Maintain your IZOF to save your ‘apps’

| October 17, 2014 | 0 Comments

art of phone surrounded by apps

Eric Schrager and Fernando Lopez
Comprehensive Soldier and Family Fitness

 

Have you ever had too many apps running on your phone, or had the brightness turned all the way up and it kills the battery?

It isn’t fun when it’s 6 p.m. and your phone is dead and you can’t play Candy Crush!

Neither is being physically and mentally drained after a hard day’s work.

We know that if we have too many apps open or keep the screen too bright, our phones won’t function for long. We’ve learned to turn the brightness down and fully close the apps we don’t use, but can we say we do the same with our minds and bodies?

If you have too many thoughts, or projects you’re working on, it’s like having too many apps open. Your brain tries its best to work though all of them but is soon burned out.

The same goes when you are focused on a single task. The longer you focus at a very high level, the more exhausted you’ll feel after it’s done.

Just think of the last test you took. If you really focused, you probably felt tired afterward. In order to combat draining our energy too much, we need to treat ourselves like we treat our phones.

This month’s resilience focus, energy management, teaches a skill that’s portable, simple and lets us close down those unnecessary thoughts or worries and take quick recovery time-outs to charge back up.

Energy management is a self-regulation process aimed at our physical, mental and emotional energy states. The better you can manage your energy, the higher your chance of performing optimally.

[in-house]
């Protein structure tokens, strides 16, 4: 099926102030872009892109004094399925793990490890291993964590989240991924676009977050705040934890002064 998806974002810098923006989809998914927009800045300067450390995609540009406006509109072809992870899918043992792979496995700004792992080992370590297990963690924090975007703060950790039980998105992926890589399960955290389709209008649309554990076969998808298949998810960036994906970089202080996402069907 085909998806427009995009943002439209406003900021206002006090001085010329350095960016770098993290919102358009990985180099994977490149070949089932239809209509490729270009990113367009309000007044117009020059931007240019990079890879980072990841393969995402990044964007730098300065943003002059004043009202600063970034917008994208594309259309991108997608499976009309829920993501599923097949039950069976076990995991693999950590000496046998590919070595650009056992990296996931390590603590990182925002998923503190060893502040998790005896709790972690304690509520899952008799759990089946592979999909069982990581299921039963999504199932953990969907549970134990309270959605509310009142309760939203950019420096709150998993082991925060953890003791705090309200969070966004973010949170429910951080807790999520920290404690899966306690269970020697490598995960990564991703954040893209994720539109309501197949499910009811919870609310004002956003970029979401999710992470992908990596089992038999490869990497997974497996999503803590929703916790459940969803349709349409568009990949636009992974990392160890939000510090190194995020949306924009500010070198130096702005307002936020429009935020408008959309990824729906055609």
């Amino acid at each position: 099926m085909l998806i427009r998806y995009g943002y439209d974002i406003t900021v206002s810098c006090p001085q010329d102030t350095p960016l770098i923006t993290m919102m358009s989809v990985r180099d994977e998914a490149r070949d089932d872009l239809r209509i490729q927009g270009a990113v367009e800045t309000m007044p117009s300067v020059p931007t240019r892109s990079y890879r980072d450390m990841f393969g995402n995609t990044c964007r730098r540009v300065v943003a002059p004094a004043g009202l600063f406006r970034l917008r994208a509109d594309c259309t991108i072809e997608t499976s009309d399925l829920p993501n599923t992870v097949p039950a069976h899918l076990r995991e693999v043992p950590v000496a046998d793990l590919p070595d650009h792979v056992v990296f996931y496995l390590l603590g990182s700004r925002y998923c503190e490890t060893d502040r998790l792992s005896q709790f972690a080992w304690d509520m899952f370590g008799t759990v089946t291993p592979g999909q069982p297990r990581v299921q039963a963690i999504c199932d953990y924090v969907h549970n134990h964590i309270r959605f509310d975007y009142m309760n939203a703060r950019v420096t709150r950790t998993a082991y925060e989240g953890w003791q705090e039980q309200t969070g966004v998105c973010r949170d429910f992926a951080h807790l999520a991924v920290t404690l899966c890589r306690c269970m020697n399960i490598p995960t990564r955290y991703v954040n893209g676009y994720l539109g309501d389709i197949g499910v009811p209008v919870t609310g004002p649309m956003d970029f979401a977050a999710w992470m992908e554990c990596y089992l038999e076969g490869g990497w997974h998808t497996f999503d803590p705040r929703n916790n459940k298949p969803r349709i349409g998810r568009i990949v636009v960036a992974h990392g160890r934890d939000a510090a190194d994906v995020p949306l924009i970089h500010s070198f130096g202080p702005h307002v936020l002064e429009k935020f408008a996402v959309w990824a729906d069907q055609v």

Think about your performances, how do you perform when you have little energy activation or too much energy activation?

Everyone has a “sweet spot” of energy activation for optimal performance, known as the Individual Zone of Optimal Functioning (IZOF). Enhanced control and conservation over our energy activation will help maintain our IZOF before, during and after our performance.

One strategy to maintain IZOF is deliberate breathing. Deliberate breathing increases the body’s energy efficiency by balancing the sympathetic (fight or flight) and parasympathetic (rest and digest) branches of our autonomic nervous system. Regular practice of deliberate breathing also increases heart rate variability, shown to reduce risk for stress-related illnesses; increases physical, mental and emotional stability; improves cognitive abilities and mental clarity; enhances creativity; and boosts immune system functioning.

Deliberate breathing uses rhythmic breathing from the diaphragm, thought control through focusing on one word (“focus” or “calm,” for examples) or image, and positive emotions like gratitude and appreciation.

Before a performance, two or three deliberate breaths can build concentration, help maintain composure, increase precision, and enhance memory and recall. When it is time to recover after the long day or week, deliberately breathing for 5-10 minutes can help speed the recovery process and facilitate falling asleep.

The next time you feel drained, take some deliberate breaths to close down those apps!

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